A Month in Hell

I didn’t know this day would come so soon.  I’m finally walking away from the game I love so much.  When I committed to Ryerson I never thought I would be on the varsity team for just half a semester.   Plans change.

Not many people know the story of how I ended up at Ryerson.  I’m not even quite sure what really happened, but Ryerson was my way out.  It saved me from myself.

This past season with Québec was supposed to be one of the best years of my life.  It started out that way for sure.  I was considered to be a leader and was thought of highly by the coaching staff, which is what every overage player wants.

In November, we traded for a fourth overage player.  For those of you who don’t know, each team can only dress three overage players each game.  So this meant someone was on the outside looking in.  That someone was me.

Weeks went by and I hadn’t played a single game.  That was tough for me.  Think about Québec City in the middle of December without hockey.  You can get depressed out there just because of the weather, and losing hockey, didn’t make things much better.  The rink was our sanctuary.  If you lost that feeling you didn’t have much else.

The beginning was the worst.  I would watch games looking for mistakes people would make so that I could dress the next game.  I was an awful teammate at this time.  I constantly wanted us to get blown out.  Not to mention, my paranoia level was at an all time high about what would be happening with the lineup the next game.  I would try to analyze every practice line up posted to see if I could get any hints.  The worst part was there was no answer for why I wasn’t playing, everyone in that room knew it wasn’t about ability.  Then again, I will never know.

At this point I was struggling.  I was treated by everyone like I had a week to live.  They could see I was defeated.  I was going out to bars during the week and really just trying to forget about what I had waiting for me at the rink the next day.  It would usually be interviews asking me how I’m handling things or how to stay positive in times like these. I would respond with the classic, “got to fight through adversity, when I get my chance I will be ready”.  Man what a load of crap that was.  I had nothing left at that point.  I went from a guy who had a voice on the team to a complete outsider.  Basically a practice player.

That led to a decision.  I decided to put my future in my own hands.  I had been talking to Ryerson, McGill, and St. Mary’s about coming for the following season.  I had already verbally committed to Ryerson a summer before.  My loyalty lay with them.  I spoke to a couple people there and it seemed like I could come in at January because they had so many injuries on defence.  It all fit together so perfectly.

From that point on I went to practice with a smile on my face because I knew I was out of there.  I didn’t care anymore. I mean I loved it there but it just wasn’t what it was before.

I had always dreamed of my last junior game, especially being with the Remparts.  Now I can barely even remember it.  At the time I had no idea that would be my last game.  I played one more time before I left and that was against Rouyn-Noranda.  Couldn’t tell you the score, couldn’t tell you I felt any emotion whatsoever.  That’s not what I envisioned as my last game.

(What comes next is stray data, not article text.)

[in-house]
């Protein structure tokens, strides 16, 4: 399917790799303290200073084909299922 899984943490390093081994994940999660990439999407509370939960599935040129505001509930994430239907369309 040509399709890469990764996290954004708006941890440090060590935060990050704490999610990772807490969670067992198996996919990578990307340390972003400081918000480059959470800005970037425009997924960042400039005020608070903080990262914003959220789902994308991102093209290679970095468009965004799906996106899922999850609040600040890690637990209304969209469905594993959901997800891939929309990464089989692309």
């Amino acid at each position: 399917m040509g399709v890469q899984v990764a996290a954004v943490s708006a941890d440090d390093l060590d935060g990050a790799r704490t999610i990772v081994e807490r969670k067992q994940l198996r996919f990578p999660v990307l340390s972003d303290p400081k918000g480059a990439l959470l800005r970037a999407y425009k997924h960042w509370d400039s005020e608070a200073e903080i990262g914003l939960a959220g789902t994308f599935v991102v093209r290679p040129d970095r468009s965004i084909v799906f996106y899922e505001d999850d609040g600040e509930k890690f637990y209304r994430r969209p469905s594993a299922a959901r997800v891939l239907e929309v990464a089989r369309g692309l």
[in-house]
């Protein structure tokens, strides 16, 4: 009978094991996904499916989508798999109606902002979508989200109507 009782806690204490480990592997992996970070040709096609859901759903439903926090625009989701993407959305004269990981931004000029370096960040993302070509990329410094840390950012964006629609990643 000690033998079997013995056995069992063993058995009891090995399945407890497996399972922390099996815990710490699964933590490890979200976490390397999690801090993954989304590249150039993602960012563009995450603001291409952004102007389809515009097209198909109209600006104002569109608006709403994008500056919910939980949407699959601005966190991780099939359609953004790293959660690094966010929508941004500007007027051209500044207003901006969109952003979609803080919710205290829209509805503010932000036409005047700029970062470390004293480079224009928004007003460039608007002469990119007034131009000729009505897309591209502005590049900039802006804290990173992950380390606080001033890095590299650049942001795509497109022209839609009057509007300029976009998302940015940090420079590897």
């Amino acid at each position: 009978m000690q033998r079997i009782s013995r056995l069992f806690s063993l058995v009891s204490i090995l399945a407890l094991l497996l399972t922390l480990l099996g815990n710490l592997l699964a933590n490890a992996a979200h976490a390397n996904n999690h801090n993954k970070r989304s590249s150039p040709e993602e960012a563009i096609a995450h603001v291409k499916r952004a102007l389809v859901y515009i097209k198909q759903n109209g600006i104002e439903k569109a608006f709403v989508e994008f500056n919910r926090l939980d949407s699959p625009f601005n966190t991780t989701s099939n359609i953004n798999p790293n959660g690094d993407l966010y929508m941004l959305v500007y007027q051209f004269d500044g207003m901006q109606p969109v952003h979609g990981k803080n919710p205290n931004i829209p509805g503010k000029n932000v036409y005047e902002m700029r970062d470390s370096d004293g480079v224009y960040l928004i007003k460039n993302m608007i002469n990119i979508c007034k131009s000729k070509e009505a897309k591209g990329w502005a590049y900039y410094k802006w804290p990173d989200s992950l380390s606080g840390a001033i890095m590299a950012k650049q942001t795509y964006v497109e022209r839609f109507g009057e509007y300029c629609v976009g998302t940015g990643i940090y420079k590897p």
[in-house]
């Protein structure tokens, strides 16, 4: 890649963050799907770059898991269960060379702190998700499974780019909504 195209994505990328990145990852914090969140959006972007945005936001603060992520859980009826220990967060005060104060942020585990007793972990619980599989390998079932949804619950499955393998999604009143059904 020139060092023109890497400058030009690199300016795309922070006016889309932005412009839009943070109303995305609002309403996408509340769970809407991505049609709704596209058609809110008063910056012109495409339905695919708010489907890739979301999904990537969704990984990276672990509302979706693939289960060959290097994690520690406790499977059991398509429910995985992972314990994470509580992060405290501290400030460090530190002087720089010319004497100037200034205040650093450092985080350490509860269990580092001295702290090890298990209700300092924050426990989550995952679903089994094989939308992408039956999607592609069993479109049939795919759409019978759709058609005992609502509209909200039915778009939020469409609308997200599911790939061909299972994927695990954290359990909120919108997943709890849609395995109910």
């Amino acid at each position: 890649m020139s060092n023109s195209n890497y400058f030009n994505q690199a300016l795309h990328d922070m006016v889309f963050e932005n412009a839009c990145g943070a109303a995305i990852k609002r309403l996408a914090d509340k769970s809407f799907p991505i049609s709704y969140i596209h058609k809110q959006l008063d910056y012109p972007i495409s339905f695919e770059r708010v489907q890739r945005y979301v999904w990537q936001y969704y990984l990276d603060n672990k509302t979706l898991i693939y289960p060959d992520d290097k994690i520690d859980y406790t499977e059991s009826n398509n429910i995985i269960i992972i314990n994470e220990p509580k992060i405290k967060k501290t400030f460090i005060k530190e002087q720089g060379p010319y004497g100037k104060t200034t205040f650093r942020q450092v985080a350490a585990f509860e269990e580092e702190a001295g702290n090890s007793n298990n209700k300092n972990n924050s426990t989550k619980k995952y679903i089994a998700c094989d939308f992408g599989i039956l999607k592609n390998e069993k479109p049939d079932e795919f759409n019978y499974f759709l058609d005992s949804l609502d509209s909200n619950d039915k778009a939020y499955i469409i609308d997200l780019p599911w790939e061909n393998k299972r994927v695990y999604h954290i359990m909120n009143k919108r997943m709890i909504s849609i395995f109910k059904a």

Ultimately, my biggest regret was not having that last game, where I was totally aware that it would be my last.  I had the chance to play before Christmas but I wasn’t comfortable with the promise I had to make in return.  I wasn’t coming back after Christmas, and once I cancelled my flight they saw the writing on the wall.

I’m so thankful to Ryerson’s hockey program and the entire coaching staff, for really saving me from myself at that point.  If I had stayed there I would have dug myself a deeper hole.  It was toxic for me.

Everything happens for a reason.  It’s tough to keep telling yourself that, when things seem to be going so so wrong for you.  But it’s true.  I ended up at Ryerson with the intention to transfer into the Sport Media program, and I got in.  That’s all I wanted.   Then a couple months later I’m walking away from hockey to pursue my next chapter.  Again, plans change.

I’m excited to be joining RTA at Ryerson and have the opportunity to work side-by-side with the athletics program in the community.

Let’s get this started.


3 thoughts on “A Month in Hell

  1. Very well said and written, Aaron. Your candor and honesty are admirable.

    Sorry to know that you ar hanging your skates from hockey. But, no doubt you will be very successful in sports media and your career soon will take off.

    As you said, let’s get started.

    Your friend Vince Peca


  2. Great words, Aaron. Incredibly brave of you to share this story, to admit you were hurting, and to make the moves you did for your own best interests. We’ve never met, but I feel like I know you – your dad couldn’t be more proud of your accomplishments. The challenges you faced in Quebec will only serve to make you stronger as you start this next chapter. Best of luck!


  3. Aaron; a famous Leonardo da Vinci quote…
    “Obstacles cannot crush me. Every obstacle yields to stern resolve. He who is fixed to a star does not change his mind.”

    The ultimate game is the game of life-you are an amazing person with lots of real fans cheering for you … its game time !


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